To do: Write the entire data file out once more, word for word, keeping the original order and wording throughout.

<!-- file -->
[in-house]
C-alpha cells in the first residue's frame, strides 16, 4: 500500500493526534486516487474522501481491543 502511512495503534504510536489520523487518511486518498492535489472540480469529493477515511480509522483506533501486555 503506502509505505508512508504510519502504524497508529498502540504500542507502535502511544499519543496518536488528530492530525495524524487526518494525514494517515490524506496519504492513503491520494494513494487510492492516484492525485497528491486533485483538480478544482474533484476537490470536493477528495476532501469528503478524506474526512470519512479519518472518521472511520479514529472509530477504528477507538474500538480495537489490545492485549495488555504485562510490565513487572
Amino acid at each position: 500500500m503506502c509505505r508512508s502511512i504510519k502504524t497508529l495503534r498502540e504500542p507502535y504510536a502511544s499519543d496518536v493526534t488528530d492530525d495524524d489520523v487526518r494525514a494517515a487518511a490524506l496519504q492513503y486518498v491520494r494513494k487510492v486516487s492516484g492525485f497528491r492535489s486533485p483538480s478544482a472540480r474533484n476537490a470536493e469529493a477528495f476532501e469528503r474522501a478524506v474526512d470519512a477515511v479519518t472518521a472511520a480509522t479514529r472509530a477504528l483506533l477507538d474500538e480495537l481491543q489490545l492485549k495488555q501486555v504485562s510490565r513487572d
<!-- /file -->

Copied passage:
[in-house]
C-alpha cells in the first residue's frame, strides 16, 4: 500500500493526534486516487474522501481491543 502511512495503534504510536489520523487518511486518498492535489472540480469529493477515511480509522483506533501486555 503506502509505505508512508504510519502504524497508529498502540504500542507502535502511544499519543496518536488528530492530525495524524487526518494525514494517515490524506496519504492513503491520494494513494487510492492516484492525485497528491486533485483538480478544482474533484476537490470536493477528495476532501469528503478524506474526512470519512479519518472518521472511520479514529472509530477504528477507538474500538480495537489490545492485549495488555504485562510490565513487572
Amino acid at each position: 500500500m503506502c509505505r508512508s502511512i504510519k502504524t497508529l495503534r498502540e504500542p507502535y504510536a502511544s499519543d496518536v493526534t488528530d492530525d495524524d489520523v487526518r494525514a494517515a487518511a490524506l496519504q492513503y486518498v491520494r494513494k487510492v486516487s492516484g492525485f497528491r492535489s486533485p483538480s478544482a472540480r474533484n476537490a470536493e469529493a477528495f476532501e469528503r474522501a478524506v474526512d470519512a477515511v479519518t472518521a472511520a480509522t479514529r472509530a477504528l483506533l477507538d474500538e480495537l481491543q489490545l492485549k495488555q501486555v504485562s510490565r513487572d